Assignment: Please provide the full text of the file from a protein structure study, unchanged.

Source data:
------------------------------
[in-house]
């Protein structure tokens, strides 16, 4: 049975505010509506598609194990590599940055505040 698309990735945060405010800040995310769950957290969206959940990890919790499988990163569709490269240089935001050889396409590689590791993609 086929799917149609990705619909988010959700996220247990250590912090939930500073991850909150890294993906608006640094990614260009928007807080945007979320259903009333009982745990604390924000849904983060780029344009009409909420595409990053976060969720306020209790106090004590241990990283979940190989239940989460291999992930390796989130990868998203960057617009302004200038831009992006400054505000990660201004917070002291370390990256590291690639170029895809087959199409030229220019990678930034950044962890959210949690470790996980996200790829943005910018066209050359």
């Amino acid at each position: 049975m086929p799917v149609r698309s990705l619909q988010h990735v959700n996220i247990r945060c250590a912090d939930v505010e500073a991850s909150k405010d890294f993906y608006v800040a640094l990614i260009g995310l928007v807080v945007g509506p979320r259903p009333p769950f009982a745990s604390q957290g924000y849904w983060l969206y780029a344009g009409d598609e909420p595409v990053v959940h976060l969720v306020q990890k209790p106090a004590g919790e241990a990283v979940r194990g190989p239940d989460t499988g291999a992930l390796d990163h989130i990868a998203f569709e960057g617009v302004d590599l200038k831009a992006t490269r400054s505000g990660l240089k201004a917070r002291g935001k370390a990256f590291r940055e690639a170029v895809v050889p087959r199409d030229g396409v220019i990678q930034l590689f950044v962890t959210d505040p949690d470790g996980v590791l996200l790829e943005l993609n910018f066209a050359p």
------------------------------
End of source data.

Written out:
[in-house]
């Protein structure tokens, strides 16, 4: 049975505010509506598609194990590599940055505040 698309990735945060405010800040995310769950957290969206959940990890919790499988990163569709490269240089935001050889396409590689590791993609 086929799917149609990705619909988010959700996220247990250590912090939930500073991850909150890294993906608006640094990614260009928007807080945007979320259903009333009982745990604390924000849904983060780029344009009409909420595409990053976060969720306020209790106090004590241990990283979940190989239940989460291999992930390796989130990868998203960057617009302004200038831009992006400054505000990660201004917070002291370390990256590291690639170029895809087959199409030229220019990678930034950044962890959210949690470790996980996200790829943005910018066209050359």
């Amino acid at each position: 049975m086929p799917v149609r698309s990705l619909q988010h990735v959700n996220i247990r945060c250590a912090d939930v505010e500073a991850s909150k405010d890294f993906y608006v800040a640094l990614i260009g995310l928007v807080v945007g509506p979320r259903p009333p769950f009982a745990s604390q957290g924000y849904w983060l969206y780029a344009g009409d598609e909420p595409v990053v959940h976060l969720v306020q990890k209790p106090a004590g919790e241990a990283v979940r194990g190989p239940d989460t499988g291999a992930l390796d990163h989130i990868a998203f569709e960057g617009v302004d590599l200038k831009a992006t490269r400054s505000g990660l240089k201004a917070r002291g935001k370390a990256f590291r940055e690639a170029v895809v050889p087959r199409d030229g396409v220019i990678q930034l590689f950044v962890t959210d505040p949690d470790g996980v590791l996200l790829e943005l993609n910018f066209a050359p």